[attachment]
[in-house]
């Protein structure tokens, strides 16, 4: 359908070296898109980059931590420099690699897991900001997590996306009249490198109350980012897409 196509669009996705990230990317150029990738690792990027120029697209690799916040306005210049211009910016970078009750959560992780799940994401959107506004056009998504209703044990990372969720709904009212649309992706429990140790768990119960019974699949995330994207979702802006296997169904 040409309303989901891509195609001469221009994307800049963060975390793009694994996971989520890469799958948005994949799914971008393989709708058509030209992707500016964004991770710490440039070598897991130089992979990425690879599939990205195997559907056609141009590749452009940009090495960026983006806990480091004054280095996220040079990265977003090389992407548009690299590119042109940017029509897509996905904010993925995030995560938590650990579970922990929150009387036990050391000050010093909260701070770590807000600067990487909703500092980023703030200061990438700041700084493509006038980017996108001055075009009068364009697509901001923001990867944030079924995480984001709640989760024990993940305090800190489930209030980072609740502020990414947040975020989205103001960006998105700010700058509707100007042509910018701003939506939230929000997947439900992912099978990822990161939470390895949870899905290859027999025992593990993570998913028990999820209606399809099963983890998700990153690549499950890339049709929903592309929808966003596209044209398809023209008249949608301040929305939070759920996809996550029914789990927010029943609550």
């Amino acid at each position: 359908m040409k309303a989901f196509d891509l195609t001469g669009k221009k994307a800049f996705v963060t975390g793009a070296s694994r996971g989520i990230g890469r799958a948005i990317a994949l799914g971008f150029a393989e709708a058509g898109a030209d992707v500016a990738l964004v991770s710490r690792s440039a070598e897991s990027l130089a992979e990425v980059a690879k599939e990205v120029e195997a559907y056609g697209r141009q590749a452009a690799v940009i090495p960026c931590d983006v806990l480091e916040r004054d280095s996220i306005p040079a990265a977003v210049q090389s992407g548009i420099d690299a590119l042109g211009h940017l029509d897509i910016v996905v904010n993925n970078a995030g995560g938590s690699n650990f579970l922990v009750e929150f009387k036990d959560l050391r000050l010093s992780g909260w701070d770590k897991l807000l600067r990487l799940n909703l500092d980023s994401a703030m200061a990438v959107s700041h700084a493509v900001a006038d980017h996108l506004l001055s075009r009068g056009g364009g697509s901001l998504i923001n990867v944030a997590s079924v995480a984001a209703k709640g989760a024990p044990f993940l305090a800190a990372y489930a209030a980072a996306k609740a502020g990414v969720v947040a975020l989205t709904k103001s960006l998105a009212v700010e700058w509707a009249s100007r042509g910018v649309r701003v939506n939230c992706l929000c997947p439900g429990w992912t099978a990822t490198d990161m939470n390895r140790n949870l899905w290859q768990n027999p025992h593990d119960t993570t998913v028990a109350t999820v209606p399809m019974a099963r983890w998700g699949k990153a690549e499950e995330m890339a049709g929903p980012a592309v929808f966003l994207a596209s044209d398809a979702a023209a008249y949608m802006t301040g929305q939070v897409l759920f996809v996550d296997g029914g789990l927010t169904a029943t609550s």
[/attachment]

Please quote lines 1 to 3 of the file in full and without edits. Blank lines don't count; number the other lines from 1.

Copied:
[in-house]
């Protein structure tokens, strides 16, 4: 359908070296898109980059931590420099690699897991900001997590996306009249490198109350980012897409 196509669009996705990230990317150029990738690792990027120029697209690799916040306005210049211009910016970078009750959560992780799940994401959107506004056009998504209703044990990372969720709904009212649309992706429990140790768990119960019974699949995330994207979702802006296997169904 040409309303989901891509195609001469221009994307800049963060975390793009694994996971989520890469799958948005994949799914971008393989709708058509030209992707500016964004991770710490440039070598897991130089992979990425690879599939990205195997559907056609141009590749452009940009090495960026983006806990480091004054280095996220040079990265977003090389992407548009690299590119042109940017029509897509996905904010993925995030995560938590650990579970922990929150009387036990050391000050010093909260701070770590807000600067990487909703500092980023703030200061990438700041700084493509006038980017996108001055075009009068364009697509901001923001990867944030079924995480984001709640989760024990993940305090800190489930209030980072609740502020990414947040975020989205103001960006998105700010700058509707100007042509910018701003939506939230929000997947439900992912099978990822990161939470390895949870899905290859027999025992593990993570998913028990999820209606399809099963983890998700990153690549499950890339049709929903592309929808966003596209044209398809023209008249949608301040929305939070759920996809996550029914789990927010029943609550």
């Amino acid at each position: 359908m040409k309303a989901f196509d891509l195609t001469g669009k221009k994307a800049f996705v963060t975390g793009a070296s694994r996971g989520i990230g890469r799958a948005i990317a994949l799914g971008f150029a393989e709708a058509g898109a030209d992707v500016a990738l964004v991770s710490r690792s440039a070598e897991s990027l130089a992979e990425v980059a690879k599939e990205v120029e195997a559907y056609g697209r141009q590749a452009a690799v940009i090495p960026c931590d983006v806990l480091e916040r004054d280095s996220i306005p040079a990265a977003v210049q090389s992407g548009i420099d690299a590119l042109g211009h940017l029509d897509i910016v996905v904010n993925n970078a995030g995560g938590s690699n650990f579970l922990v009750e929150f009387k036990d959560l050391r000050l010093s992780g909260w701070d770590k897991l807000l600067r990487l799940n909703l500092d980023s994401a703030m200061a990438v959107s700041h700084a493509v900001a006038d980017h996108l506004l001055s075009r009068g056009g364009g697509s901001l998504i923001n990867v944030a997590s079924v995480a984001a209703k709640g989760a024990p044990f993940l305090a800190a990372y489930a209030a980072a996306k609740a502020g990414v969720v947040a975020l989205t709904k103001s960006l998105a009212v700010e700058w509707a009249s100007r042509g910018v649309r701003v939506n939230c992706l929000c997947p439900g429990w992912t099978a990822t490198d990161m939470n390895r140790n949870l899905w290859q768990n027999p025992h593990d119960t993570t998913v028990a109350t999820v209606p399809m019974a099963r983890w998700g699949k990153a690549e499950e995330m890339a049709g929903p980012a592309v929808f966003l994207a596209s044209d398809a979702a023209a008249y949608m802006t301040g929305q939070v897409l759920f996809v996550d296997g029914g789990l927010t169904a029943t609550s």